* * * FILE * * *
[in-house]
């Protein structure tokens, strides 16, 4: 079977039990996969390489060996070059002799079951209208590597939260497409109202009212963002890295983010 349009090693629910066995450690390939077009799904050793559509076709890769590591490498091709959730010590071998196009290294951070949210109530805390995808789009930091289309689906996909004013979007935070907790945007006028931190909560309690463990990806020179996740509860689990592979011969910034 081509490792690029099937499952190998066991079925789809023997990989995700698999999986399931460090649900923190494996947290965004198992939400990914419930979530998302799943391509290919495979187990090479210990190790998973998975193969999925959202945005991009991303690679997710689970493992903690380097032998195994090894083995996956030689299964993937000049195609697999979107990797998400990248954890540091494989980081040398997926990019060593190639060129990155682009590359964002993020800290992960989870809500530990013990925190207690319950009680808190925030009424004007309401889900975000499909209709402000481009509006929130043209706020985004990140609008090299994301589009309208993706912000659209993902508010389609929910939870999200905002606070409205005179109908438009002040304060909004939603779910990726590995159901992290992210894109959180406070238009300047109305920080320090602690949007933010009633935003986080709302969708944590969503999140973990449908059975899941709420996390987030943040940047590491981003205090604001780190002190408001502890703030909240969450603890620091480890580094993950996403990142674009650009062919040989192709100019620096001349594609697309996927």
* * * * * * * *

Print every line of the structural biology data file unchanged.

[in-house]
């Protein structure tokens, strides 16, 4: 079977039990996969390489060996070059002799079951209208590597939260497409109202009212963002890295983010 349009090693629910066995450690390939077009799904050793559509076709890769590591490498091709959730010590071998196009290294951070949210109530805390995808789009930091289309689906996909004013979007935070907790945007006028931190909560309690463990990806020179996740509860689990592979011969910034 081509490792690029099937499952190998066991079925789809023997990989995700698999999986399931460090649900923190494996947290965004198992939400990914419930979530998302799943391509290919495979187990090479210990190790998973998975193969999925959202945005991009991303690679997710689970493992903690380097032998195994090894083995996956030689299964993937000049195609697999979107990797998400990248954890540091494989980081040398997926990019060593190639060129990155682009590359964002993020800290992960989870809500530990013990925190207690319950009680808190925030009424004007309401889900975000499909209709402000481009509006929130043209706020985004990140609008090299994301589009309208993706912000659209993902508010389609929910939870999200905002606070409205005179109908438009002040304060909004939603779910990726590995159901992290992210894109959180406070238009300047109305920080320090602690949007933010009633935003986080709302969708944590969503999140973990449908059975899941709420996390987030943040940047590491981003205090604001780190002190408001502890703030909240969450603890620091480890580094993950996403990142674009650009062919040989192709100019620096001349594609697309996927």